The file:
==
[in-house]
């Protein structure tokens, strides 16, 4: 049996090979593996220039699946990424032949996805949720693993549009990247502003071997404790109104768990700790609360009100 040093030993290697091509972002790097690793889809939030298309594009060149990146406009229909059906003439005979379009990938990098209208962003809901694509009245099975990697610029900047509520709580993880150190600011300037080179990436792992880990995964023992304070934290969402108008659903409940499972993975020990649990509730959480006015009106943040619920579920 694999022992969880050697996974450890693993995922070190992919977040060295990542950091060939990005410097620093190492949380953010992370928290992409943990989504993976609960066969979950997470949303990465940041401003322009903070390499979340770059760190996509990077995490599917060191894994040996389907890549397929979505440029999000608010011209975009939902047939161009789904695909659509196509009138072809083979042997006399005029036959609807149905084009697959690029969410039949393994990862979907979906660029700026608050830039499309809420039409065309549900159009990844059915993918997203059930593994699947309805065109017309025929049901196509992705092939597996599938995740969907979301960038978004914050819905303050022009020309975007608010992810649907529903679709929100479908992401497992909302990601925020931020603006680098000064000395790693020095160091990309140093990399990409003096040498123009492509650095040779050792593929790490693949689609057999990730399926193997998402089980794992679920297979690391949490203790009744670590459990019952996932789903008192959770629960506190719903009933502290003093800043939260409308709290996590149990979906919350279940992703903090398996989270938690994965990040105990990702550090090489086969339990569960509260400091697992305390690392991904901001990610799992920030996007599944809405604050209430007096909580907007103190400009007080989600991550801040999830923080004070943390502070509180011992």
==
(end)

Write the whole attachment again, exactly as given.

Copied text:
[in-house]
């Protein structure tokens, strides 16, 4: 049996090979593996220039699946990424032949996805949720693993549009990247502003071997404790109104768990700790609360009100 040093030993290697091509972002790097690793889809939030298309594009060149990146406009229909059906003439005979379009990938990098209208962003809901694509009245099975990697610029900047509520709580993880150190600011300037080179990436792992880990995964023992304070934290969402108008659903409940499972993975020990649990509730959480006015009106943040619920579920 694999022992969880050697996974450890693993995922070190992919977040060295990542950091060939990005410097620093190492949380953010992370928290992409943990989504993976609960066969979950997470949303990465940041401003322009903070390499979340770059760190996509990077995490599917060191894994040996389907890549397929979505440029999000608010011209975009939902047939161009789904695909659509196509009138072809083979042997006399005029036959609807149905084009697959690029969410039949393994990862979907979906660029700026608050830039499309809420039409065309549900159009990844059915993918997203059930593994699947309805065109017309025929049901196509992705092939597996599938995740969907979301960038978004914050819905303050022009020309975007608010992810649907529903679709929100479908992401497992909302990601925020931020603006680098000064000395790693020095160091990309140093990399990409003096040498123009492509650095040779050792593929790490693949689609057999990730399926193997998402089980794992679920297979690391949490203790009744670590459990019952996932789903008192959770629960506190719903009933502290003093800043939260409308709290996590149990979906919350279940992703903090398996989270938690994965990040105990990702550090090489086969339990569960509260400091697992305390690392991904901001990610799992920030996007599944809405604050209430007096909580907007103190400009007080989600991550801040999830923080004070943390502070509180011992």